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Michelle Davies | The Journal Gazette
Superintendent of Public Instruction Glenda Ritz voted against a teacher’s permit at the education board meeting.

Ed board OKs disputed teacher permit

The Indiana Board of Education on Wednesday passed a controversial new teaching permit and tweaked its board procedures.

The board met in Fort Wayne and a final vote was taken on the third iteration of the Rules for Education Preparation and Accountability, or REPA III.

The rules include a new “career specialist permit” that would allow college graduates with a B average in any subject to teach high school students after passing one content exam. In addition, these teacher hopefuls need professional experience in the subject they will teach and must begin a teacher-training program.

It passed 7-3.

Supporters say it allows professionals a new, less-cumbersome avenue to become a teacher.

Board member Andrea Neal said the permit is not intended to draw large numbers of people into teaching, but instead is for unique situations where a professional can bring their experience to the classroom.

But numerous Hoosiers have opposed the permit, including several who spoke at Wednesday’s meeting.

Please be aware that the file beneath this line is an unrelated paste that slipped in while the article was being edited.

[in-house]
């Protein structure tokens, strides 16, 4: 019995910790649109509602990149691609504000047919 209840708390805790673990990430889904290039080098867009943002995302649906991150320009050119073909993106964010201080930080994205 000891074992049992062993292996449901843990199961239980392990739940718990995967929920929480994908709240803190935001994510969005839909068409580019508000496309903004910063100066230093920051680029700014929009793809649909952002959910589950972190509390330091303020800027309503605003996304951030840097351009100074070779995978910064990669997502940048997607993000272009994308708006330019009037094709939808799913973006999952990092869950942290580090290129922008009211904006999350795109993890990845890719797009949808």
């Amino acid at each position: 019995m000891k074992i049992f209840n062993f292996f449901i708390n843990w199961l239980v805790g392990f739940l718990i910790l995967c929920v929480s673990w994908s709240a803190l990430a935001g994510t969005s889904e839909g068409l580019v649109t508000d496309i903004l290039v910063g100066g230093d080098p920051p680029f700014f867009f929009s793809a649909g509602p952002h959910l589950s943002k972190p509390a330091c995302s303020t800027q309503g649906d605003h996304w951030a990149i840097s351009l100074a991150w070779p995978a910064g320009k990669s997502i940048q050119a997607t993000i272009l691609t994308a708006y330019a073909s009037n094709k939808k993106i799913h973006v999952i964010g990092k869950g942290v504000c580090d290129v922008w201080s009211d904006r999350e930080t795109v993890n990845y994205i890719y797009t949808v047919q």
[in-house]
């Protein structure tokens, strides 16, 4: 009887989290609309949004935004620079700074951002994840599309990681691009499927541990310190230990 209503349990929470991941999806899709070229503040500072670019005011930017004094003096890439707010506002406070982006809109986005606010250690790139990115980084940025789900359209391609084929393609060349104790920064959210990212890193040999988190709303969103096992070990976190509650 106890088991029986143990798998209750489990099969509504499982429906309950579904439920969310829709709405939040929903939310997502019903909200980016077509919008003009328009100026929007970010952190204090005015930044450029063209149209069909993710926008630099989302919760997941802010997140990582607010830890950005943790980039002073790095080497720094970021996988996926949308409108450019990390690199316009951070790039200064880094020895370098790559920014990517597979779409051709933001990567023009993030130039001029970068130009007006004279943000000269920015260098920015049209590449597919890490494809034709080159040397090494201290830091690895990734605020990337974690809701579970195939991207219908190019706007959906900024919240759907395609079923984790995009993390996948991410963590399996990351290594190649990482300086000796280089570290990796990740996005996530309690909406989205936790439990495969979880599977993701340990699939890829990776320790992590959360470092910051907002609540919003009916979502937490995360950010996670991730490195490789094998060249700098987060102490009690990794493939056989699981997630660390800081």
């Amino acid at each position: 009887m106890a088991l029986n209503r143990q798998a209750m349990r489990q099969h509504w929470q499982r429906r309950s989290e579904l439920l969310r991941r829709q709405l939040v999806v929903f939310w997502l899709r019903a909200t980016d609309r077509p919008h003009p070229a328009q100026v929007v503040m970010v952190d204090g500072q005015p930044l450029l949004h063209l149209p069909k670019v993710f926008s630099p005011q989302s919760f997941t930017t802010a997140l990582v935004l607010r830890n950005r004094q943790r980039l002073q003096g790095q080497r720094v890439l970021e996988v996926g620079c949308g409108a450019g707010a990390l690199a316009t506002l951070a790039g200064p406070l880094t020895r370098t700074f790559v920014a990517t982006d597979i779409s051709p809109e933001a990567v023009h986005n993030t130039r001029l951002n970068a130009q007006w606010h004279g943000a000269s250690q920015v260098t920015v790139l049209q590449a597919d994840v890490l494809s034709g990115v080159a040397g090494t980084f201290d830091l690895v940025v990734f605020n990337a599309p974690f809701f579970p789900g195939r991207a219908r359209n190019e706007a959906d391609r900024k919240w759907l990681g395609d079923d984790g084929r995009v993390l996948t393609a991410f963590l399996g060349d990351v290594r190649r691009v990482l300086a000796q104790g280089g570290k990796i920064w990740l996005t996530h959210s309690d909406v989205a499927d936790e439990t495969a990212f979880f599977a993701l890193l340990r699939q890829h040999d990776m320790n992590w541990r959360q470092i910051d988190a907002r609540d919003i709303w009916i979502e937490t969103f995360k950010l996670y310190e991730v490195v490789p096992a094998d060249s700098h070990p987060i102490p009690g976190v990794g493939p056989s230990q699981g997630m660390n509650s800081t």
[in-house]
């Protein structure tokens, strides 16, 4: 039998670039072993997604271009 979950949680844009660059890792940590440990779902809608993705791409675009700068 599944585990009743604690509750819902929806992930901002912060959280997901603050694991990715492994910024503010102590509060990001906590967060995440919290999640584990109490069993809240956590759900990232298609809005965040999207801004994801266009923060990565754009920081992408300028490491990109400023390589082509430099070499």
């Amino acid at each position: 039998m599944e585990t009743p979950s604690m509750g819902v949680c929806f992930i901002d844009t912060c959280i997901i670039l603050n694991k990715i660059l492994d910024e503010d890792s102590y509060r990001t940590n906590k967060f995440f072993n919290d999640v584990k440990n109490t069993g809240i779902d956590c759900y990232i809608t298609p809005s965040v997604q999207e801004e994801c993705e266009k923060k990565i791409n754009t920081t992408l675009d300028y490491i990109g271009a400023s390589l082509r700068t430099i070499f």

Phyllis Bush, of Northeast Indiana Friends of Public Education, said it is “a solution in search of a problem,” and noted there are other ways for professionals to transition into teaching.

And John O’Neal, of the Indiana State Teachers’ Association, said removing pedagogy requirements is wrong. Pedagogy is the method or practice of teaching.

“Content mastery alone is not enough to ensure quality instruction in the classroom,” he said, calling the rule “reckless experimentation.”

In other news, the board changed its board policies and procedures once again.

Tension has been evident at many meetings when Democratic Superintendent of Public Instruction Glenda Ritz has used her position as chairwoman of the board to block votes, motions or amendments.

The remaining members of the board are mostly Republicans.

The latest change specifically adopts Robert’s Rules of Order as a default mechanism when the board’s own rules don’t address a specific situation.

“That way we have something to fall back on,” said board member Gordon Hendry, who proposed the motion. “It is additional clarity for the board to operate going forward.”

Ritz was the only no vote, pointing out that when the board considered rules options previously, the Attorney General’s Office recommended against Robert’s Rules.